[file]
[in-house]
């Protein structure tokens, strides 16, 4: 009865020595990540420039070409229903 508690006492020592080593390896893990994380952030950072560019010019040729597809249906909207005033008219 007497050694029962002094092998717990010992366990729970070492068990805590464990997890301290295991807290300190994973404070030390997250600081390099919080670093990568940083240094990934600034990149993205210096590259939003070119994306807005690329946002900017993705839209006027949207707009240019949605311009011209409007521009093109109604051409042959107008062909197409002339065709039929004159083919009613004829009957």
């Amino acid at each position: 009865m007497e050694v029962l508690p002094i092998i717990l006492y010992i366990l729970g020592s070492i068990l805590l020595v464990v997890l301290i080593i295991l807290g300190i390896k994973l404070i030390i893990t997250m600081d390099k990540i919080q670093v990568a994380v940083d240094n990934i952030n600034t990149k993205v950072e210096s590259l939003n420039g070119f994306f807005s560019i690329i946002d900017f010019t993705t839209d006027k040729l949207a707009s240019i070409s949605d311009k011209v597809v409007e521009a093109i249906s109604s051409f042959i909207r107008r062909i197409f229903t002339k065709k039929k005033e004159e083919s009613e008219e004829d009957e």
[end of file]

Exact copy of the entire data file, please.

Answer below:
[in-house]
């Protein structure tokens, strides 16, 4: 009865020595990540420039070409229903 508690006492020592080593390896893990994380952030950072560019010019040729597809249906909207005033008219 007497050694029962002094092998717990010992366990729970070492068990805590464990997890301290295991807290300190994973404070030390997250600081390099919080670093990568940083240094990934600034990149993205210096590259939003070119994306807005690329946002900017993705839209006027949207707009240019949605311009011209409007521009093109109604051409042959107008062909197409002339065709039929004159083919009613004829009957």
């Amino acid at each position: 009865m007497e050694v029962l508690p002094i092998i717990l006492y010992i366990l729970g020592s070492i068990l805590l020595v464990v997890l301290i080593i295991l807290g300190i390896k994973l404070i030390i893990t997250m600081d390099k990540i919080q670093v990568a994380v940083d240094n990934i952030n600034t990149k993205v950072e210096s590259l939003n420039g070119f994306f807005s560019i690329i946002d900017f010019t993705t839209d006027k040729l949207a707009s240019i070409s949605d311009k011209v597809v409007e521009a093109i249906s109604s051409f042959i909207r107008r062909i197409f229903t002339k065709k039929k005033e004159e083919s009613e008219e004829d009957e």